Neoconservatives, [Fukuyama] contends, have abandoned their fundamental political insight, namely that ambitious schemes to remake societies are doomed to disappointment, failure, and unintended consequences.The thing that is wrong, of course, with Fukuyama's assessment of the neoconservative movement and where it went wrong is that it's full of shit.
He has this romanticized view of neoconservatism in his head, which he's using to try and justify his disillusionment. Fukuyama obviously hasn't read George Orwell's 1984.
Neoconservatism is about, and has always been about, the acquisition of absolute power at any cost--as long as someone else pays the bill. That's it. That's the single, undeviating goal of neoconservatives: to obtain power by any means necessary, and keep it by any means necessary. Want to control the nation, but can't do it because too many people know what you're really about? Get your buddies to position themselves to where they can unduly influence electoral outcomes, and rig your way into office. Want to hide a truth that would destroy any chance of you getting what you want? Lie your ass off until people begin to believe it. Want to control the world? Take over the region that produces the bulk of its primary fuel source. Want to launch your invasion of that region? Sit back and let a major attack happen on U.S. soil, and use that attack as an excuse to invade. Want to stamp out any and all dissent? Turn the nation into a totalitarian state, a dictatorship, where freedom of the press and to protest are systematically eroded and eventually outlawed altogether. Circumvent the law, break it, pass new laws to make the illegal fuckery you're doing legal.
That is what the neoconservatives are about. It's got nothing to do with spreading democracy, or protecting us from terrorism; those are simply red herrings and fancy rhetoric, used to sway the increasingly ignorant and apathetic masses. Neoconservatism never went wrong; it was never right to begin with. The movement's stated ideals are a mask for its real intentions. As Orwell wrote, in the persona of O'Brian, the real purpose of Big Brother was the consolidation of power, and its infinite maintenance. The perpetual boot stomping down on the face of the masses.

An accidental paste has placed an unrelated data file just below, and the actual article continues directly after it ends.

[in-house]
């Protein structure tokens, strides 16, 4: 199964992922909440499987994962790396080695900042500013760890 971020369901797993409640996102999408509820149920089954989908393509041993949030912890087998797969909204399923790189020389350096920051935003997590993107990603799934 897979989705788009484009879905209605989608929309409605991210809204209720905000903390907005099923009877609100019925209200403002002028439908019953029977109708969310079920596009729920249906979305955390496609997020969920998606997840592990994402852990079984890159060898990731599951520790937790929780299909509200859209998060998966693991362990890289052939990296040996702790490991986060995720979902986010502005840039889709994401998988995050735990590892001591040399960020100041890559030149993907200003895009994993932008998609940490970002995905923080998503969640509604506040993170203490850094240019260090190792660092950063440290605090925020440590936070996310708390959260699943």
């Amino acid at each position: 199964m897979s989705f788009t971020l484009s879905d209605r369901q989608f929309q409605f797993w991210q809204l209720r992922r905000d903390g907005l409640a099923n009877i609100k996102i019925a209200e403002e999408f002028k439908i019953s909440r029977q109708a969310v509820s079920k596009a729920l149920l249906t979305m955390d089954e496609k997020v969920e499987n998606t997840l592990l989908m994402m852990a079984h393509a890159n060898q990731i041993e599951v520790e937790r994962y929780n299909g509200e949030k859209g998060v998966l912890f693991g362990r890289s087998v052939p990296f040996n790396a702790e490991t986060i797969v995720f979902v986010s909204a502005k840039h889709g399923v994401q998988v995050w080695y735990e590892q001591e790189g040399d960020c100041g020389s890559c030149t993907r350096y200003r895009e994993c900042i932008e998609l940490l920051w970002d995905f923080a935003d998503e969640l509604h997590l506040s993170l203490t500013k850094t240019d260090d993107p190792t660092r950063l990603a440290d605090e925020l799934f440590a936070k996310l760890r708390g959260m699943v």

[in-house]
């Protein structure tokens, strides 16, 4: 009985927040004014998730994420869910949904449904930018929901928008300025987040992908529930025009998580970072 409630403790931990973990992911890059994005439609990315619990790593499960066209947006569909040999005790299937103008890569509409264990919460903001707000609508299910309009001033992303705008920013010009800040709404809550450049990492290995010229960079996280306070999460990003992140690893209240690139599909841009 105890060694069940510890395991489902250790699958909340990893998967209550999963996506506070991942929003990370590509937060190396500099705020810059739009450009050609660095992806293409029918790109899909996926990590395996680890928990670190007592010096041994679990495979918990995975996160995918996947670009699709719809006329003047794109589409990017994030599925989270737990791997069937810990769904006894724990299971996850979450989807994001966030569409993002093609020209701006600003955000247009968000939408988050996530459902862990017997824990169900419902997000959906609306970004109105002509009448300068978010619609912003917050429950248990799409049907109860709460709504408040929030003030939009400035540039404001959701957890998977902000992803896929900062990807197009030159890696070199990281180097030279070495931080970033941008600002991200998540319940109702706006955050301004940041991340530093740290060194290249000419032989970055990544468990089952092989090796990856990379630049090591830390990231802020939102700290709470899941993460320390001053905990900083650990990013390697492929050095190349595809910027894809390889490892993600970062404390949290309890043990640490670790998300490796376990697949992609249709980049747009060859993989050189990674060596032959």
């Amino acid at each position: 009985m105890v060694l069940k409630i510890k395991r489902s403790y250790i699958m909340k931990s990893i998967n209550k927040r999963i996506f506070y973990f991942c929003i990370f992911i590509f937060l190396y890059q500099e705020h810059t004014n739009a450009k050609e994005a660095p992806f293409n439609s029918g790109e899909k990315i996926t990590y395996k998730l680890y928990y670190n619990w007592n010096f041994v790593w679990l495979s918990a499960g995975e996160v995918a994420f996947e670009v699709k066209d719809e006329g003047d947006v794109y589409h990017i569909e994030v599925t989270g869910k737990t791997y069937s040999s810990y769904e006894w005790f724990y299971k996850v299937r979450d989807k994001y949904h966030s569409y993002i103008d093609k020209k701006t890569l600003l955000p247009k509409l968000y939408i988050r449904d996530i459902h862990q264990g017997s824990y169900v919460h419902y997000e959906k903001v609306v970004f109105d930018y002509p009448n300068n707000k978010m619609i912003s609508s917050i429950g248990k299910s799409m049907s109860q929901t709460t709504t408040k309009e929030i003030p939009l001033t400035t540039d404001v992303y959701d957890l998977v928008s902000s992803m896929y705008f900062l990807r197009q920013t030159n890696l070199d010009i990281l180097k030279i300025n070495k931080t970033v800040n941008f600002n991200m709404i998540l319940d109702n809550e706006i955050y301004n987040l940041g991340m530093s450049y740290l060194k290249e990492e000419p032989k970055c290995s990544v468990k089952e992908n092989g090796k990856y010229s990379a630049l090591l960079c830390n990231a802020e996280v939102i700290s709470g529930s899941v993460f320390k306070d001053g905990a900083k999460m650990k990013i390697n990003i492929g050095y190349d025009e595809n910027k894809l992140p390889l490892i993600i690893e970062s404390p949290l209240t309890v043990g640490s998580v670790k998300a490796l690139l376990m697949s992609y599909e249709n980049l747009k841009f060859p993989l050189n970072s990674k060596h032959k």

If you're a neoconservative, once you begin to realize this fundamental truth you have two options; embrace it, as O'Brian and his victim Winston did (through torture, by the way, the preferred hobby of the Bush regime against prisoners). Or reject it. I'll give you three guesses as to what this architect of the neoconservative movement is doing, and the first two don't count.
Fukuyama is experiencing a similar dilemna to what Huckleberry Finn faced when he helped free a slave. Finn feels guilt initially, mistaking the guilt for his conscience, when in reality it was the societal programming he'd been raised under telling him that slavery was good and right, and to help a slave escape was wrong. In fact, it is ultimately Finn's human conscience that wins out, forcing him to do what's right and to renounce his social programming. Fukuyama is experiencing pangs of human conscience, having witnessed the price others have paid for the dreams he once harbored (even if he never actually admitted them to himself). But, his earlier ideology is still telling him, from the depths of his weakening depravity, that neoconservatism wasn't bad; in his mind, it just "lost its way." I believe it's really that Fukuyama is simply coming to realize what neoconservatism truly is, and what the ultimate costs of it truly are.
Next Entry: Taking Back America, Part 2